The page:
Planning and Zoning passes amendment to ban parking on lawns in historic neighborhoods

Macon-Bibb Planning and Zoning passed an amendment on Monday, Dec. 11 to prohibit parking on lawns in locally registered historic neighborhoods/Evan Watson (WGXA)

MACON, Ga. -- On Monday, Dec. 11 Macon-Bibb Planning and Zoning passed an amendment to prohibit parking in front yards in Macon's locally registered historic neighborhoods.

The affected neighborhoods include Vineville Historic District, Intown, Downtown and Cherokee Heights.

Lars Anderson, the applicant for this amendment and representative of the Vineville Neighborhood Association, said that he's lived in the area for 25 years and has discussed making efforts to put this rule in place for 15 years.

"It's our firm belief that these historic districts are what make Macon special," Anderson said.

Anderson said that the neighborhood association was in favor of the amendment for three prominent reasons:

  1. To have continuity throughout the neighborhood and ensure that everyone is following the same rules and guidelines
  2. To make the neighborhood a safer place. Anderson said that when cars are parked on lawns, visibility from the street is not always clear and it can be difficult to see where vehicles are coming from.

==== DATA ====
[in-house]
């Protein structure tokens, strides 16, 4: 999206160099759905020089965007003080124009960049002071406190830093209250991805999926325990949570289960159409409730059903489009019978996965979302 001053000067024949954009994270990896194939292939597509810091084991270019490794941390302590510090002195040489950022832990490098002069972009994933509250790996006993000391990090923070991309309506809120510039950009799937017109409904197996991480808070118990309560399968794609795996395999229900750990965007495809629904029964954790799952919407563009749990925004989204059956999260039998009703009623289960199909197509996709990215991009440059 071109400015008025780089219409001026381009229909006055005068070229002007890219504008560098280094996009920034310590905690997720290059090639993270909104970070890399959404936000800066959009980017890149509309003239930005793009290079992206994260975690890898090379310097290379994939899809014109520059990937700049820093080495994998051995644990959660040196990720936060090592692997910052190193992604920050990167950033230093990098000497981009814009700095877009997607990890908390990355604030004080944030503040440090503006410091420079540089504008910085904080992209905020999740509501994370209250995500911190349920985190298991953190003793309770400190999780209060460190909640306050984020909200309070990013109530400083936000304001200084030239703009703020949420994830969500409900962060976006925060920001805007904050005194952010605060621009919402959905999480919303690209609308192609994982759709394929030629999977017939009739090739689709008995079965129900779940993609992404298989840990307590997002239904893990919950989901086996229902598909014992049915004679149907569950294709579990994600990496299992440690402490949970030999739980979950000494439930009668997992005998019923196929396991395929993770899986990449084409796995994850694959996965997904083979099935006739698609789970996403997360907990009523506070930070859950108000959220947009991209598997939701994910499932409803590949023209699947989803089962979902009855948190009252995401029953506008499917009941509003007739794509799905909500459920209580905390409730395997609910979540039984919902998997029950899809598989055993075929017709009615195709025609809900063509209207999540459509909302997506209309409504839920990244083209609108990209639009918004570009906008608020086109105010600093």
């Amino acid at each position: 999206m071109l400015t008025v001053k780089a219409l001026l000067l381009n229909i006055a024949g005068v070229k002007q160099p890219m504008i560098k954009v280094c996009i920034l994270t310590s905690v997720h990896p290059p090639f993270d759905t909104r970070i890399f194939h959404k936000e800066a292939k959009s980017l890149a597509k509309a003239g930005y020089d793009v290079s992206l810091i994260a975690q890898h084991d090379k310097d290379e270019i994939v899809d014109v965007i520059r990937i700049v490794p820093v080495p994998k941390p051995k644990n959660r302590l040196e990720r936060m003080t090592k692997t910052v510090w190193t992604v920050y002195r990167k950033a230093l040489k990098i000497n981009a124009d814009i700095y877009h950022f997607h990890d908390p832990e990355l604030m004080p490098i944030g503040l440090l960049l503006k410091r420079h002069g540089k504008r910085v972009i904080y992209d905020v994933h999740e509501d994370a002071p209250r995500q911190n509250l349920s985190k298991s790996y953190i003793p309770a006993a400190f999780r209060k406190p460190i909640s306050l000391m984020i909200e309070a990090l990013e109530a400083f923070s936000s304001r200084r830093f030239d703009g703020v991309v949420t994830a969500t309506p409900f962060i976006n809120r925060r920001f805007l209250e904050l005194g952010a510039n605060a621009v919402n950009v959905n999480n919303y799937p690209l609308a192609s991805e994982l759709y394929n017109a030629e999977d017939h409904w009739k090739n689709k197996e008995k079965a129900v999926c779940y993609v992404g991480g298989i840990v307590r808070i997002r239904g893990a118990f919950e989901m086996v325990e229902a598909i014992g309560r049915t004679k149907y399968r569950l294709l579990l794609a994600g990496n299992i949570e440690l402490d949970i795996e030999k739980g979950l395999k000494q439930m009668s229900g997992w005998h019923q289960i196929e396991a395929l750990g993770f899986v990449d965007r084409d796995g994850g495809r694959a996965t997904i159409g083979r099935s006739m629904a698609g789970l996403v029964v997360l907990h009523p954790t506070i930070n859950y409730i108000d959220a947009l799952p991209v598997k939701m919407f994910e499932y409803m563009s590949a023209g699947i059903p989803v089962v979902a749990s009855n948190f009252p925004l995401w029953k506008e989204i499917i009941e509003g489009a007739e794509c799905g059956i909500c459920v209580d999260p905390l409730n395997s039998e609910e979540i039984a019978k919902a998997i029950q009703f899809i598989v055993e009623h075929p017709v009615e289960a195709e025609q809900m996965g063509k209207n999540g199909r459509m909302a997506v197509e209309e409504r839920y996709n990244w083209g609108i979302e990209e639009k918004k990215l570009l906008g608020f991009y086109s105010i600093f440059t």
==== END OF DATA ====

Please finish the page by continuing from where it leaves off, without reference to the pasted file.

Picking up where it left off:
3. To maintain the historic status of the neighborhood and improve its aesthetics.

Anderson said that the neighborhood association expects enforcement and will be assisting by educating homeowners on the new rules.

Jim Thomas, Director of Planning and Zoning, said that his group was presented with this issue almost a year ago, but when the application came through, they looked into it more seriously.

Thomas said that members of Planning and Zoning then drove through the area and noticed the problem themselves. He acknowledges that enforcement could be difficult but said it was an issue that Planning and Zoning found viable enough to pass.

"It will be a challenge, obviously we're short-staffed and we currently have two inspectors for the entire county that cover all zoning violations." Thomas said.

The new ruling is meant for permanent parking situations rather than one-time offenses.

close video ad
Unmutetoggle ad audio on off